The sponge, in the phylum Porifera, is a very primitive and specialized animal. They are sessile for the majority of their lives, living at depths up to 29,000+ feet underwater. With over 8,000 species of sponge ranging in size from 1mm to 2 meters, it is somewhat surprising only around 150 species of sponge (in the family Spongillidae) have adapted to live in fresh water. Sponges are extremely odd in the sense that their cells do not form tissues (as they do in other animals), they can regenerate body parts, and that they are one of the few asymmetrical animals. Depending heavily upon their environment, a sponge may be a wide range of colors, including red, yellow, orange, brown, and black.
Reproduction Sponges can reproduce both sexually and asexually.
Most sponges are hermaphroditic, having both the male and female reproductive capabilities. The sperm of one sponge can be released into the water, being carried by the current until it reaches another sponge. The sperm then enters another sponge through the collar cell (a cell with flagellum, used mostly for pulling in water containing nutrients). The cell then loses its flagellum and becomes a carrier cell, carrying the sperm to the eggs to be fertilized. The fertilized embryo becomes a solid cell surrounded on the outside by cells with flagellua for movement. It is then released through the oscullum where it will swim for some time (between hours and days) before settling and maturing into an adult sponge.
Asexual reproduction is also quite common among sponges. The most well-known method of asexual reproduction is through gemmulation. Gemmules "are groups of cells that have become enclosed by a tough outer covering1" and released into the water. The gemmules "serve as a normal reproductive process" in some situations. In others, they are "a means to carry the sponges over periods of unfavourable conditions when the adults degenerate,"2 such as an extreme change in temperature. Sponges are also able to reproduce by budding. This takes place when a piece of a sponge is broken off. The broken piece can then regrow into a fully developed sponge.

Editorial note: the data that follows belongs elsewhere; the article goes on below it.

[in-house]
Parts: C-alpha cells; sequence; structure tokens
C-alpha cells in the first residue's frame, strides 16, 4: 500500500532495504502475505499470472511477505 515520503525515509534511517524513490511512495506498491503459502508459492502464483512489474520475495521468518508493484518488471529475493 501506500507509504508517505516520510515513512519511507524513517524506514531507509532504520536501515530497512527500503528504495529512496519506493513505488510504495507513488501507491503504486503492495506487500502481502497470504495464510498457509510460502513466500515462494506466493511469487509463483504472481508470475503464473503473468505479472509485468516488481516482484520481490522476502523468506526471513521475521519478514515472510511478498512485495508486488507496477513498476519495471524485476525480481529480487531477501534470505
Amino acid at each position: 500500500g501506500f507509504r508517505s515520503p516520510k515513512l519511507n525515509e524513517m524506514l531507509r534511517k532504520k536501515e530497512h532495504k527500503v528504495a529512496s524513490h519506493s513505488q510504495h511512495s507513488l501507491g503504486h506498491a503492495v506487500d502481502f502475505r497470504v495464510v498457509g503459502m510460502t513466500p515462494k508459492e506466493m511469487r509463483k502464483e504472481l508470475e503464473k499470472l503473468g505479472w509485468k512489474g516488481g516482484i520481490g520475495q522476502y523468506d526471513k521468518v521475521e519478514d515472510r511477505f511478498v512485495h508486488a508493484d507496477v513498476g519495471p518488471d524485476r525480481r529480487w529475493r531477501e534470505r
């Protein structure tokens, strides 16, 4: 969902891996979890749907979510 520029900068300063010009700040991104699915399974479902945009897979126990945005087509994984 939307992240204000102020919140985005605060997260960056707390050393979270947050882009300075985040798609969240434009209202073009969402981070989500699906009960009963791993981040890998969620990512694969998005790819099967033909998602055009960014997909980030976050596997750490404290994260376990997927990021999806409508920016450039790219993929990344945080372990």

Digestion Sponges have many small holes throughout their bodies known as pores. Flagella along the outside of the sponge bring water into it, along with any nutrients that may be in the water. As these nutrients enter the sponge, they are engulfed by the collar cells and digested there, or transported to the amoeboid cells for digestion.
Nervous System Sponges have no real nervous system.
Excretion A sponge removes wastes through its pores as water travel into and out of the sponge. The largest pore is the oscullum, the wide opening found on the anterior of the sponge, and outwardly projects water containing wastes from the sponge. Circulation Sponges are aquiferous (they carry water). Other than this, however, there is no circulation in the sponge.